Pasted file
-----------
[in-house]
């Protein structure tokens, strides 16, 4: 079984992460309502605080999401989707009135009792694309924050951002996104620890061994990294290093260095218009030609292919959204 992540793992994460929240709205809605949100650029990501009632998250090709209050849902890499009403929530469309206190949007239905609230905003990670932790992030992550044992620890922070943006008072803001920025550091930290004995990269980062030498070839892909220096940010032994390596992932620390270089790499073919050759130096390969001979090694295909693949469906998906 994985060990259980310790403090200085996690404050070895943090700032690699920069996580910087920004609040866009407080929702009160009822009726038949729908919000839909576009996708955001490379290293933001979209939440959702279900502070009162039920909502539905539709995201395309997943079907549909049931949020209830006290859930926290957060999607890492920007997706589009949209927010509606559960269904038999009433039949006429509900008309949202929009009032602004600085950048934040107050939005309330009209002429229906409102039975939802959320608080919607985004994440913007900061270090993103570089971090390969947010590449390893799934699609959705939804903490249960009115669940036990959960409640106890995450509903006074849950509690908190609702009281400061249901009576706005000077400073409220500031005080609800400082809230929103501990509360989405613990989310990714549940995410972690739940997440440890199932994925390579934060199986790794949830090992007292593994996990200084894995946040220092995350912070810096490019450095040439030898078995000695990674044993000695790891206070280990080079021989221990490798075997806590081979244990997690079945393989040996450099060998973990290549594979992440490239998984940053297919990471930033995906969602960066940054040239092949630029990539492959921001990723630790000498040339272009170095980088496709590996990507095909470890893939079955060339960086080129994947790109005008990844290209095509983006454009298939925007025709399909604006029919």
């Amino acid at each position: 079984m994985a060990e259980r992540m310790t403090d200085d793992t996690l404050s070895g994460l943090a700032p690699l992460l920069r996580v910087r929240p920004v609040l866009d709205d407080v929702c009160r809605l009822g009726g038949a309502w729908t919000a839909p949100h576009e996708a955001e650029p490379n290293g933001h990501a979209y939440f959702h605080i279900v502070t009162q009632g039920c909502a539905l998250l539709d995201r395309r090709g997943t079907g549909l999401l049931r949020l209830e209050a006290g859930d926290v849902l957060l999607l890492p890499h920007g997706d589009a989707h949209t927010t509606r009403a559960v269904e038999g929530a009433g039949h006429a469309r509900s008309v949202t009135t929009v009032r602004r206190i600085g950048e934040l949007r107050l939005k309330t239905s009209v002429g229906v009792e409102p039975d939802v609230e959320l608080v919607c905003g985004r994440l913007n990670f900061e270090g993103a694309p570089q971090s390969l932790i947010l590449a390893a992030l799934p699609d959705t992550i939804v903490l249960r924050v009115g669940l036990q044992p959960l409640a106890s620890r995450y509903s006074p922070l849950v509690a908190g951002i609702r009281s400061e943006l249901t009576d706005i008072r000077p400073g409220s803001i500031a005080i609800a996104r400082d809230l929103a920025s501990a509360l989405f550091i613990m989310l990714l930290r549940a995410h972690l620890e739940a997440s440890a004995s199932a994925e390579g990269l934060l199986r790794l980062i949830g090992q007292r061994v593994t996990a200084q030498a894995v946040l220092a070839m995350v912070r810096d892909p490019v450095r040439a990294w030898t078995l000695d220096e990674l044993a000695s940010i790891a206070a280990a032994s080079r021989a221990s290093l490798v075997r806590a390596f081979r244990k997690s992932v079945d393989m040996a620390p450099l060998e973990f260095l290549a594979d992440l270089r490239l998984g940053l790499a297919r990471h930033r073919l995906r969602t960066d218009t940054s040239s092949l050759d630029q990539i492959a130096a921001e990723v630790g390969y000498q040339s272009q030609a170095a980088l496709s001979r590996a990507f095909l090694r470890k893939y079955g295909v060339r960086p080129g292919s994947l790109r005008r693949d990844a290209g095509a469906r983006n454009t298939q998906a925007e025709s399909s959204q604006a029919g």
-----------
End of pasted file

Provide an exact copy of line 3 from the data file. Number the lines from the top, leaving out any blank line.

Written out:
């Amino acid at each position: 079984m994985a060990e259980r992540m310790t403090d200085d793992t996690l404050s070895g994460l943090a700032p690699l992460l920069r996580v910087r929240p920004v609040l866009d709205d407080v929702c009160r809605l009822g009726g038949a309502w729908t919000a839909p949100h576009e996708a955001e650029p490379n290293g933001h990501a979209y939440f959702h605080i279900v502070t009162q009632g039920c909502a539905l998250l539709d995201r395309r090709g997943t079907g549909l999401l049931r949020l209830e209050a006290g859930d926290v849902l957060l999607l890492p890499h920007g997706d589009a989707h949209t927010t509606r009403a559960v269904e038999g929530a009433g039949h006429a469309r509900s008309v949202t009135t929009v009032r602004r206190i600085g950048e934040l949007r107050l939005k309330t239905s009209v002429g229906v009792e409102p039975d939802v609230e959320l608080v919607c905003g985004r994440l913007n990670f900061e270090g993103a694309p570089q971090s390969l932790i947010l590449a390893a992030l799934p699609d959705t992550i939804v903490l249960r924050v009115g669940l036990q044992p959960l409640a106890s620890r995450y509903s006074p922070l849950v509690a908190g951002i609702r009281s400061e943006l249901t009576d706005i008072r000077p400073g409220s803001i500031a005080i609800a996104r400082d809230l929103a920025s501990a509360l989405f550091i613990m989310l990714l930290r549940a995410h972690l620890e739940a997440s440890a004995s199932a994925e390579g990269l934060l199986r790794l980062i949830g090992q007292r061994v593994t996990a200084q030498a894995v946040l220092a070839m995350v912070r810096d892909p490019v450095r040439a990294w030898t078995l000695d220096e990674l044993a000695s940010i790891a206070a280990a032994s080079r021989a221990s290093l490798v075997r806590a390596f081979r244990k997690s992932v079945d393989m040996a620390p450099l060998e973990f260095l290549a594979d992440l270089r490239l998984g940053l790499a297919r990471h930033r073919l995906r969602t960066d218009t940054s040239s092949l050759d630029q990539i492959a130096a921001e990723v630790g390969y000498q040339s272009q030609a170095a980088l496709s001979r590996a990507f095909l090694r470890k893939y079955g295909v060339r960086p080129g292919s994947l790109r005008r693949d990844a290209g095509a469906r983006n454009t298939q998906a925007e025709s399909s959204q604006a029919g």